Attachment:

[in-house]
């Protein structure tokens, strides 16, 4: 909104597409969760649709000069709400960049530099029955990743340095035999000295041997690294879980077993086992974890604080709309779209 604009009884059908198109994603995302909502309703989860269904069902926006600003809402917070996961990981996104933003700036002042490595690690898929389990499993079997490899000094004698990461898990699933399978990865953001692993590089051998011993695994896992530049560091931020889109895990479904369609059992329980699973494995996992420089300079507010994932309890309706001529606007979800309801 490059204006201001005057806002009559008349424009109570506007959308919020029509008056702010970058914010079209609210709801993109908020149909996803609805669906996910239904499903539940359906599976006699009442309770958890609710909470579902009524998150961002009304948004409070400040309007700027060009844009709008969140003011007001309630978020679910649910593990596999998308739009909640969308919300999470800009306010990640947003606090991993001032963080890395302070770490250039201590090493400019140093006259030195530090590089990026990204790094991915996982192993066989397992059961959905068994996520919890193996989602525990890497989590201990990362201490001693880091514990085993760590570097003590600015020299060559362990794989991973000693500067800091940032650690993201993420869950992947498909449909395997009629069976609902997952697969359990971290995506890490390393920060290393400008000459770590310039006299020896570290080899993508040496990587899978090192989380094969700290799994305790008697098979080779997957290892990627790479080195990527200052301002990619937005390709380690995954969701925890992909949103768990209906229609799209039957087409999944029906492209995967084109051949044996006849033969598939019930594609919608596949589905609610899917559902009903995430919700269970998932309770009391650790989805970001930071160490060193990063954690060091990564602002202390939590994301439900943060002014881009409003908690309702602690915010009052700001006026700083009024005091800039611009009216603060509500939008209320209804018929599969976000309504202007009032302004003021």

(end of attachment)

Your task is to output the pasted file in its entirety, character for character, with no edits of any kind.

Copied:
[in-house]
């Protein structure tokens, strides 16, 4: 909104597409969760649709000069709400960049530099029955990743340095035999000295041997690294879980077993086992974890604080709309779209 604009009884059908198109994603995302909502309703989860269904069902926006600003809402917070996961990981996104933003700036002042490595690690898929389990499993079997490899000094004698990461898990699933399978990865953001692993590089051998011993695994896992530049560091931020889109895990479904369609059992329980699973494995996992420089300079507010994932309890309706001529606007979800309801 490059204006201001005057806002009559008349424009109570506007959308919020029509008056702010970058914010079209609210709801993109908020149909996803609805669906996910239904499903539940359906599976006699009442309770958890609710909470579902009524998150961002009304948004409070400040309007700027060009844009709008969140003011007001309630978020679910649910593990596999998308739009909640969308919300999470800009306010990640947003606090991993001032963080890395302070770490250039201590090493400019140093006259030195530090590089990026990204790094991915996982192993066989397992059961959905068994996520919890193996989602525990890497989590201990990362201490001693880091514990085993760590570097003590600015020299060559362990794989991973000693500067800091940032650690993201993420869950992947498909449909395997009629069976609902997952697969359990971290995506890490390393920060290393400008000459770590310039006299020896570290080899993508040496990587899978090192989380094969700290799994305790008697098979080779997957290892990627790479080195990527200052301002990619937005390709380690995954969701925890992909949103768990209906229609799209039957087409999944029906492209995967084109051949044996006849033969598939019930594609919608596949589905609610899917559902009903995430919700269970998932309770009391650790989805970001930071160490060193990063954690060091990564602002202390939590994301439900943060002014881009409003908690309702602690915010009052700001006026700083009024005091800039611009009216603060509500939008209320209804018929599969976000309504202007009032302004003021």